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But still, it is unlikely Juan Mendez actually created the burrito. This dish became popular in the early twentieth century around the time of the Mexican Revolution, but the Diccionario de Mexicanismos has an entry for the burrito as early as 1895. it describes the burrito as “A rolled tortilla with meat or other ingredients inside, called ‘coçito’ in Yucatán and ‘taco’ in the city of Cuernavaca and in Mexico City.”

Another theory is that burritos are named after little asses because the wrapped goodies look a little like donkey’s ears, or bedrolls that would have been carried by donkeys. But one thing is for certain – El Camion makes a mean one, and they are definitely worth a trip to experience!

 

The various types of Mexican food we tried On Tour

Here at El Camion, our menu comprises of mostly cuisine from the Baja California region of Mexico. This Northern part of the country has links to the United States, and comprises of lots of fish, tacos, burritos and quesadillas, as well as fish and steak.

So it was fun to explore the other gastronomic delights of Mexican food when we went On Tour to Mexico City recently, and see the dishes that don’t make it as frequently across the seas. Here’s a little round-up of what we found:

CACTUS SALAD

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Yep, that’s right – a salad made from cactus. Actually refreshing and completely delicious. It had the texture of green beans but was much more flavoursome, and was marinated with lime juice, coriander, chilli and onion. Cactus is actually incredibly good for you, having many of the same properties and nutrients as Aloe Vera (it’s from the same genus). We also had cactus pears (very tasty), and wonderful cactus juice.

CHILAQUILES

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Chilaquiles is a traditional breakfast dish in Mexico containing, as many meals do, tortilla chips.The tortilla chips are fried until they start to soften, then placed on a plate and topped with pulled chicken and sour cream, and served with refried beans on the side. To ensure the tortillas remain crisp, the salsa is added last – in this example it is red salsa.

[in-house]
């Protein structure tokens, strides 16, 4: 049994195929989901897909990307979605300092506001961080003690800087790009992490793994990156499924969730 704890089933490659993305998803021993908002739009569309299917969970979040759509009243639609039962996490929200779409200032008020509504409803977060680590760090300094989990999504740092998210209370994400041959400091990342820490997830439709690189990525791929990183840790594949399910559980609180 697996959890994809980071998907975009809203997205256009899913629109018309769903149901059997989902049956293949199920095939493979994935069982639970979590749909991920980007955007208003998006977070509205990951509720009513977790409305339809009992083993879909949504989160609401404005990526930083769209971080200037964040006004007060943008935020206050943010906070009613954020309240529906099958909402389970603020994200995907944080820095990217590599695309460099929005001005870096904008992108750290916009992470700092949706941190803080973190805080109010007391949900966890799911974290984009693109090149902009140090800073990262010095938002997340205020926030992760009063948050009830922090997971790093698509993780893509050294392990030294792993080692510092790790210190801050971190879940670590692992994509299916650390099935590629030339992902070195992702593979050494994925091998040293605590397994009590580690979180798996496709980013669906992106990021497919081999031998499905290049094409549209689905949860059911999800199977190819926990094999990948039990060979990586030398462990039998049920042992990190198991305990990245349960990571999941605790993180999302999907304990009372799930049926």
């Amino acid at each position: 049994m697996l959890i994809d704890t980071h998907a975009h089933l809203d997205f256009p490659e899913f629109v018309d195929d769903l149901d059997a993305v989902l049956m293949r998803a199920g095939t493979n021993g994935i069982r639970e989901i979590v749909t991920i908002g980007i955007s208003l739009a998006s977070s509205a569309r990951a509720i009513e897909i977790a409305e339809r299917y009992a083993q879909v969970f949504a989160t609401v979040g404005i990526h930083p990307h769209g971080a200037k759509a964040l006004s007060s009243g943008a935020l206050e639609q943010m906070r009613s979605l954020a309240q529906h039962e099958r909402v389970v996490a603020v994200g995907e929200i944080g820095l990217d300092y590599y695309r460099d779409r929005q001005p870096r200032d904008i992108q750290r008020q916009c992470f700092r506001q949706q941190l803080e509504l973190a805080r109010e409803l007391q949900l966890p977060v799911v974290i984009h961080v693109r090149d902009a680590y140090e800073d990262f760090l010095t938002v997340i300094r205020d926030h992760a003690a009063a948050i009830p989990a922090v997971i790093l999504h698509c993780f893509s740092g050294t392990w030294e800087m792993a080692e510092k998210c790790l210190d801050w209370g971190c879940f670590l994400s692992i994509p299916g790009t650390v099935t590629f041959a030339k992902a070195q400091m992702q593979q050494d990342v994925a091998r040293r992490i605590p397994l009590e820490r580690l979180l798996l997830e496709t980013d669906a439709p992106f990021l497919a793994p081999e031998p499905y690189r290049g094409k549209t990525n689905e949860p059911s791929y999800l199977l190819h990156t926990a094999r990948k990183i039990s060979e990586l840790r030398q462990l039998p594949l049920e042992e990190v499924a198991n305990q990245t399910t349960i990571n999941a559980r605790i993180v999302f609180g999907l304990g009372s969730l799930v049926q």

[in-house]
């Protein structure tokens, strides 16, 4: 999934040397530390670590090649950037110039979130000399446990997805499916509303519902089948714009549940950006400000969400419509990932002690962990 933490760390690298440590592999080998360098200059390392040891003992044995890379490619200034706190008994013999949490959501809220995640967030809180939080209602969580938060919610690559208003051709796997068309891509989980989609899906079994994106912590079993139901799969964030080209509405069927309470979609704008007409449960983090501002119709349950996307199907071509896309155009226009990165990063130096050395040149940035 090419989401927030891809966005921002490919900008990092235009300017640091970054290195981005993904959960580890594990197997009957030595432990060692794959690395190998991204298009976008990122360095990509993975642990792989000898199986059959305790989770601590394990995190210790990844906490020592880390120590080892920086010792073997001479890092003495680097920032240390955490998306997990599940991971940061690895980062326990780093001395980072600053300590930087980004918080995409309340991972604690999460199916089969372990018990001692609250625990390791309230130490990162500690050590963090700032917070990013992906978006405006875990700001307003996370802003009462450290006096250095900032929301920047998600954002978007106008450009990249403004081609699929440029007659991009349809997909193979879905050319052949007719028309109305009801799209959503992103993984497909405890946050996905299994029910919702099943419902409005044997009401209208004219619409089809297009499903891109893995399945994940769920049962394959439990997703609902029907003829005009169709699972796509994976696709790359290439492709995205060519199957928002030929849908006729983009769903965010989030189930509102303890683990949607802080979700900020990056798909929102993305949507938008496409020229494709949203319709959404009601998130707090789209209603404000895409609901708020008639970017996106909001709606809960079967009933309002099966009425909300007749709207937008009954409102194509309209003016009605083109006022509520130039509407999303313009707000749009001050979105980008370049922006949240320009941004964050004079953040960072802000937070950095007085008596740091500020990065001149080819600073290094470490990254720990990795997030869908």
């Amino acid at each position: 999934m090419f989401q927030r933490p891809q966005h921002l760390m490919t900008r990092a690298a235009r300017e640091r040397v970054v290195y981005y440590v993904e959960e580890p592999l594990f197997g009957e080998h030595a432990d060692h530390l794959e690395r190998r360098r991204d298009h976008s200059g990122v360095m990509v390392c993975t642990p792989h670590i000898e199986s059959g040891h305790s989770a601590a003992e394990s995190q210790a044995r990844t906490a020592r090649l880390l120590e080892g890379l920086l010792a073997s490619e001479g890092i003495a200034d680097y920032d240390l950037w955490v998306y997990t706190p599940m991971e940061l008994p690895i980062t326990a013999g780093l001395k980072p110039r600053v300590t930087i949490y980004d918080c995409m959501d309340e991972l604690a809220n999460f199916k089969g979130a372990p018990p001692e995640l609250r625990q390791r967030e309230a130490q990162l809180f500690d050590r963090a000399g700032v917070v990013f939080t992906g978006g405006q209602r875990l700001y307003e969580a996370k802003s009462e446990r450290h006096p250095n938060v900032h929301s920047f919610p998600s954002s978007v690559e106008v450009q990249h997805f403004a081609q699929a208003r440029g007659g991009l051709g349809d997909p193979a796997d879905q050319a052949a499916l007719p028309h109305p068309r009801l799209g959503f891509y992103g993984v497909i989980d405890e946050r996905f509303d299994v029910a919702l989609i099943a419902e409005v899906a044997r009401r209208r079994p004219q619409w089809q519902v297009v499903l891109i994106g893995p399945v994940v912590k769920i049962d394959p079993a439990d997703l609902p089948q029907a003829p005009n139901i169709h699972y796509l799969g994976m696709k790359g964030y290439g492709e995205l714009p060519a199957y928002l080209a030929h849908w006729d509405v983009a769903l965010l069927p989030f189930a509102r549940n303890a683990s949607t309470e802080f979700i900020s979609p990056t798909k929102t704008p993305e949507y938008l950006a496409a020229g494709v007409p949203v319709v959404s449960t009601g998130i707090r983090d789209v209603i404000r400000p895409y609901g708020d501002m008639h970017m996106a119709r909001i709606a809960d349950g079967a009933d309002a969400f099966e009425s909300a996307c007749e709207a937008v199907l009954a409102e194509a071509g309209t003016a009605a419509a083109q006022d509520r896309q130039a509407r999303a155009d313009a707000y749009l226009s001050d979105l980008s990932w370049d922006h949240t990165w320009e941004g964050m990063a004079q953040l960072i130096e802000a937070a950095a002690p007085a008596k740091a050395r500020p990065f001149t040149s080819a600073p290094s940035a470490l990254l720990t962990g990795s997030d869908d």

BLUE CORN TORTILLA QUESADILLAS 

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Quesadillas can be eaten at any time of day (we serve some very popular ones at El Camion!) but these particular varieties were eaten at breakfast. They have a variety of fillings, including mushroom, cactus and pulled pork. What makes them quesadillas is the melted cheese inside – the name comes from the Spanish word ‘Queso’, which means cheese. Blue corn (also known as Hopi maize) is a variety of flint maize grown in Mexico. It contains 20 percent more protein than white corn, and has a sweeter, nuttier taste.

TRI-COLOUR ENCHILADA

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Enchiladas, for anyone who hasn’t chowed down on our El Camion variety, is a corn tortilla rolled around a filling and covered in sauce, usually containing rice and a mix of meat and vegetables. This variety has three colours made from green and red salsa and black beans. The sour cream also adds to the impression of colours from the Mexican flag.

TORTILLA SOUP

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These tortillas crop up everywhere! Well, they are a staple item in Mexican food. It’s very popular to have them cut into strips and added to soup, such as this tomato variety made with chicken stock. Other additions include avocado chunks and fried onions.

 

So there you have it – a little gastronomic tour of our visit to Mexico City! If you fancy experiencing the flavours of Mexican Food yourself then come down and visit some day – and here’s a picture of our fabulous Mixed Botanas to tempt you!

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The colours of Mexico City

Here at El Camion, we’re known for being a bright and cheerful kind of establishment. We serve authentic Baja Californian cuisine, and like to bring the joys of warmer climes to Soho with our eye-popping decor.

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And a recent visit to Mexico proved beyond all doubt that this is one of the most colourful and vibrant places we’ve ever encountered.

Take the houses, casually jostling for space in Mexico City centre, right next to historical Spanish churches…

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They’re beautiful! Canary-yellow and cherry red facades, with azure blue awnings on the windows. Why can’t London be a little more cheerful?!

Then there are the famous pieces of artwork…

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This is just a small portion of the incredible mural painted by Diego Rivera, showing the history of Mexico and its people. Literally the most beautiful, intricate and colourful piece of artwork we’ve ever seen.

There are the traditional boats, also known as trajineras, which are found in Xochimilco…

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The spices in the market…

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And even the breakfasts! If we woke up to such colourful food every day, we’re sure we’d be smiling ALL THE TIME!

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Which is why we aim to bring similar happiness with the plates that we serve…

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So, if you can’t get over to Mexico yourself, just remember – we’re on hand to bring the brightness to London!